Punjab’s division, or more local councils?
PUNJAB’s division into two or more provinces on lingual grounds makes little sense as the province has a common language and even regional dialects merge into each other.
The scheme’s ethnicity is irrelevant as Urdu and English will remain the working and official languages of the old and new provinces alike.
The division on ethnic and administrative grounds is senseless. A province is not a unit of administration as is argued by the PML-N. It is a political and legislative entity.
The unit of administration has always the district, though its role and authority have been eroded by political interference.
It is hard to imagine what laws the legislature in Multan or Bahawalpur would be making that are any different, or better, than the laws made by the legislature in Lahore.
The penal and revenue codes not only of the province but of the whole country are common and so surely will remain in the new provinces.
It must, however, be conceded that the administrative authority in districts and in lower formations vests in civil servants to the exclusion of public representatives who may influence or coerce them but they are answerable to no representative forum.
The need, therefore, is for local councils in districts and not for more provincial legislatures and secretariats. The problems of the people arise not from the absence of law but from its violation or abuse.
Here the boot is on the other leg. The existence of local councils, in districts and talukas or tehsils below is obstructed, and the presence of councillors is resented, not by civil servants but by ministers and lawmakers.
The idea behind the creation of new provinces is no different. Politicians are seeking direct access to bureaucracy to influence its day-to-day work and more particularly to secure its support in electioneering.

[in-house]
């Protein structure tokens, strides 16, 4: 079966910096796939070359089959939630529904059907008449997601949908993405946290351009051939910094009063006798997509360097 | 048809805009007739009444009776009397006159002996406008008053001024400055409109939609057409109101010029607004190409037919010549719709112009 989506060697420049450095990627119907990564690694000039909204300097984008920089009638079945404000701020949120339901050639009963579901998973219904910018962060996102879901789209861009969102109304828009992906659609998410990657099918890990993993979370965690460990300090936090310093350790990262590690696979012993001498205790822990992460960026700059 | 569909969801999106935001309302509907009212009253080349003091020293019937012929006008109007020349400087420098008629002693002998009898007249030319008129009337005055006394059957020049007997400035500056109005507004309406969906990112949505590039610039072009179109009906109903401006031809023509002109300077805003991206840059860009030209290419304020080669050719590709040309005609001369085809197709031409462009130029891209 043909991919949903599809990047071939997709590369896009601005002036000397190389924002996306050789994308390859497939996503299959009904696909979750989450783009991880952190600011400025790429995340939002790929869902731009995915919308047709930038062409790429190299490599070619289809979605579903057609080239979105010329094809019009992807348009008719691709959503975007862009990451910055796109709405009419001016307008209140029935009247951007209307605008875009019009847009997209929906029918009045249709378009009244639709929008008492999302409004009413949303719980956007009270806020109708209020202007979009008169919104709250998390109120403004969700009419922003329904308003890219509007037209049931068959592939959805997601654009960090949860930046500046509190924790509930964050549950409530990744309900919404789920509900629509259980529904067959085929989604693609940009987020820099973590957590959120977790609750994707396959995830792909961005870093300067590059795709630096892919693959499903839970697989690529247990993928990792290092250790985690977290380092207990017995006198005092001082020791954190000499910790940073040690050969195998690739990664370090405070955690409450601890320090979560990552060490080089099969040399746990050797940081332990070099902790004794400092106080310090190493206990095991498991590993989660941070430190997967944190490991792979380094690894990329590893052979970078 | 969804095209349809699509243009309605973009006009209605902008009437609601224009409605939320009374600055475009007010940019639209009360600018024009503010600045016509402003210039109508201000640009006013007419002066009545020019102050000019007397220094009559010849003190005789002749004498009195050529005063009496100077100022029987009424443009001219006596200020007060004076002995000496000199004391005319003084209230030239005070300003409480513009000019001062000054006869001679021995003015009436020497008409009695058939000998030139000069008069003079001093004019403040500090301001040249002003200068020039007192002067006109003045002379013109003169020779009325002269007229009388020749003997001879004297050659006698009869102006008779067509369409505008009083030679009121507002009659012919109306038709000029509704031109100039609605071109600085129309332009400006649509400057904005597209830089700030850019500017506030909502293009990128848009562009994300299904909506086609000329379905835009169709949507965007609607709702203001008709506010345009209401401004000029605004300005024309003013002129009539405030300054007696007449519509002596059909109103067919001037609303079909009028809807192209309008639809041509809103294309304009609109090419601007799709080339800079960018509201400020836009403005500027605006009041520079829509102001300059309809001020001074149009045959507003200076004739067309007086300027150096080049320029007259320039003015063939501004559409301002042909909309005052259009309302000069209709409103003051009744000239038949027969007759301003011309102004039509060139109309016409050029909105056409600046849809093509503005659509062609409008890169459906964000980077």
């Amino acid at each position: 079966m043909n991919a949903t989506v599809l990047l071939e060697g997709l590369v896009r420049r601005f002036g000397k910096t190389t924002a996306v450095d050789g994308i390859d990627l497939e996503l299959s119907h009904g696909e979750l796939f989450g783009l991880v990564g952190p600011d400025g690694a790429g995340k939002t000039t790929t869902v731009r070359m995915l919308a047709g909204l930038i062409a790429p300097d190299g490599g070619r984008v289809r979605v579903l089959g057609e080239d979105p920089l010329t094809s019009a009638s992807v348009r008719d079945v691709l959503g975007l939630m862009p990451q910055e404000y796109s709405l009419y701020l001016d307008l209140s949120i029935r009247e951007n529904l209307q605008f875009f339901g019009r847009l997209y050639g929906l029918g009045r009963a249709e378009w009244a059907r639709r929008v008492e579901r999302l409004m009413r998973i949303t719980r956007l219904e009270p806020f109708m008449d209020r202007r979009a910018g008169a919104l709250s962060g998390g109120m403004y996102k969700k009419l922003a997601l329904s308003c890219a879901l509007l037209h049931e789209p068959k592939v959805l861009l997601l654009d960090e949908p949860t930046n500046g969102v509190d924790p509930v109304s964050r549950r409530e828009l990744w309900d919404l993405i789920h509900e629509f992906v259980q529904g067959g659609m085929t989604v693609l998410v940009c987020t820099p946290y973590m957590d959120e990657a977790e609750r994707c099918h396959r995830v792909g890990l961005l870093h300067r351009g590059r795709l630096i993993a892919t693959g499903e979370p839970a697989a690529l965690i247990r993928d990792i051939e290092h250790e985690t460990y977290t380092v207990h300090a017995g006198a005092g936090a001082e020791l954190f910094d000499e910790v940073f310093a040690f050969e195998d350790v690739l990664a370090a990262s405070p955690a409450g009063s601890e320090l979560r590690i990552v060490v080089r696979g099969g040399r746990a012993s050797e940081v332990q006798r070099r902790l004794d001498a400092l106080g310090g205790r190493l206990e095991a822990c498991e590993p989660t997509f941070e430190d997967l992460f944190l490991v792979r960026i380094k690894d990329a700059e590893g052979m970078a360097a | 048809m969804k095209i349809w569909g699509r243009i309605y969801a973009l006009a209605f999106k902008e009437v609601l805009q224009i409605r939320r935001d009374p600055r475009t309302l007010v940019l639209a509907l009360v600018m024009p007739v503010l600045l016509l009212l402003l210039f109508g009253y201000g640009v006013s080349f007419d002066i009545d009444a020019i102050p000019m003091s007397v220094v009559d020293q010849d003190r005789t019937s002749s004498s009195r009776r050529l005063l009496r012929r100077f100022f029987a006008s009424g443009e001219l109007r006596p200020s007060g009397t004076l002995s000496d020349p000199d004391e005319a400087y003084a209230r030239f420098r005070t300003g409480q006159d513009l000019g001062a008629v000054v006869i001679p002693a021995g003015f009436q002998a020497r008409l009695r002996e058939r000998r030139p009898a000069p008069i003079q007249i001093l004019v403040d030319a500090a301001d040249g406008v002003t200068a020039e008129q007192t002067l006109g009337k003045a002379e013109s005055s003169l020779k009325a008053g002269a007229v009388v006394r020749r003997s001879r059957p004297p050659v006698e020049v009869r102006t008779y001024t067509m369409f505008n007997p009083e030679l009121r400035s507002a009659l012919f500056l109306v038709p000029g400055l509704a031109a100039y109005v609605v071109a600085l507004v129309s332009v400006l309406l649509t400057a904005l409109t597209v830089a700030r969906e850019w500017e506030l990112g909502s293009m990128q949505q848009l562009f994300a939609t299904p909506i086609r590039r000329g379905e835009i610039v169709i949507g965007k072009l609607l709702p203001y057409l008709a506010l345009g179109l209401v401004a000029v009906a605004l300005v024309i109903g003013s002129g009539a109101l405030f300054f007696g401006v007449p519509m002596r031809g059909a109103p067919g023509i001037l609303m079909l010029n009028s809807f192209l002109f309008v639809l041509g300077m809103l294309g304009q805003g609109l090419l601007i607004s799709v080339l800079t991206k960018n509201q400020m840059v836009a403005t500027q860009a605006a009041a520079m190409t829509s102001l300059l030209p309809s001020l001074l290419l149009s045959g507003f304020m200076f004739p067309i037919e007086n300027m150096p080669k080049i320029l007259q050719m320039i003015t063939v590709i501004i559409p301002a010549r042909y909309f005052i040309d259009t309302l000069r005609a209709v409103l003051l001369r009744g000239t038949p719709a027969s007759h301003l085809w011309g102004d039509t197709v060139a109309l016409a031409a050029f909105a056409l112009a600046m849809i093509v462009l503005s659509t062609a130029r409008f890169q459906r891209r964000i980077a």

That obviously was the motive in disbanding the councils a year or more ahead of elections to the parliament and provincial assemblies.
West Pakistan, as one unit, was administrated efficiently and economically but had to be broken up as it tended to overwhelm the culture and language of constituent provinces embedded in their history.
If the feeling is that grievances still persist on that ground, the boundaries of the provinces can be adjusted without adding to their number on lingual or on administrative grounds. It would only cause an unproductive expenditure.
It would thus be wise to empower the elected councils and municipalities in districts and cities and make the permanent officials answerable to them.
Jacques Chirac was the mayor of Paris before he became the prime minister of France. The present governor of Jakarta, Joko Widodo, is emerging as a strong candidate to be the president of Indonesia.